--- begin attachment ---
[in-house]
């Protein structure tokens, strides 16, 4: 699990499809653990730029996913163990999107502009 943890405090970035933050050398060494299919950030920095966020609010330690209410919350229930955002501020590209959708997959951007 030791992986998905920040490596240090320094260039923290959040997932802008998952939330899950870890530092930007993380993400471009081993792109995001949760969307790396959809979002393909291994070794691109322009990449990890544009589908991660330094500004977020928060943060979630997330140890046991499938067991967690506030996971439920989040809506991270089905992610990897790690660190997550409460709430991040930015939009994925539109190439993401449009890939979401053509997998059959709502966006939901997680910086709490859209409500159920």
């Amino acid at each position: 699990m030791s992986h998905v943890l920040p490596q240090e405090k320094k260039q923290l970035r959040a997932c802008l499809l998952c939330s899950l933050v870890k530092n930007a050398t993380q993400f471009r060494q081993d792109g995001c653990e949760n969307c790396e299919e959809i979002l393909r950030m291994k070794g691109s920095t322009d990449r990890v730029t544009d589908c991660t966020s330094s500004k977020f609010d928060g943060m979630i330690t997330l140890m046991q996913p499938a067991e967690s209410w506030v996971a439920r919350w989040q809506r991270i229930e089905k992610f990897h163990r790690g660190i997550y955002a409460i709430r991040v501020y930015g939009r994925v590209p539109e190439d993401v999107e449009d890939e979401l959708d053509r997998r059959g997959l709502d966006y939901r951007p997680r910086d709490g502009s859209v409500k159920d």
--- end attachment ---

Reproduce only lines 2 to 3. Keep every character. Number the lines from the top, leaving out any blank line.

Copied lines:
């Protein structure tokens, strides 16, 4: 699990499809653990730029996913163990999107502009 943890405090970035933050050398060494299919950030920095966020609010330690209410919350229930955002501020590209959708997959951007 030791992986998905920040490596240090320094260039923290959040997932802008998952939330899950870890530092930007993380993400471009081993792109995001949760969307790396959809979002393909291994070794691109322009990449990890544009589908991660330094500004977020928060943060979630997330140890046991499938067991967690506030996971439920989040809506991270089905992610990897790690660190997550409460709430991040930015939009994925539109190439993401449009890939979401053509997998059959709502966006939901997680910086709490859209409500159920």
């Amino acid at each position: 699990m030791s992986h998905v943890l920040p490596q240090e405090k320094k260039q923290l970035r959040a997932c802008l499809l998952c939330s899950l933050v870890k530092n930007a050398t993380q993400f471009r060494q081993d792109g995001c653990e949760n969307c790396e299919e959809i979002l393909r950030m291994k070794g691109s920095t322009d990449r990890v730029t544009d589908c991660t966020s330094s500004k977020f609010d928060g943060m979630i330690t997330l140890m046991q996913p499938a067991e967690s209410w506030v996971a439920r919350w989040q809506r991270i229930e089905k992610f990897h163990r790690g660190i997550y955002a409460i709430r991040v501020y930015g939009r994925v590209p539109e190439d993401v999107e449009d890939e979401l959708d053509r997998r059959g997959l709502d966006y939901r951007p997680r910086d709490g502009s859209v409500k159920d």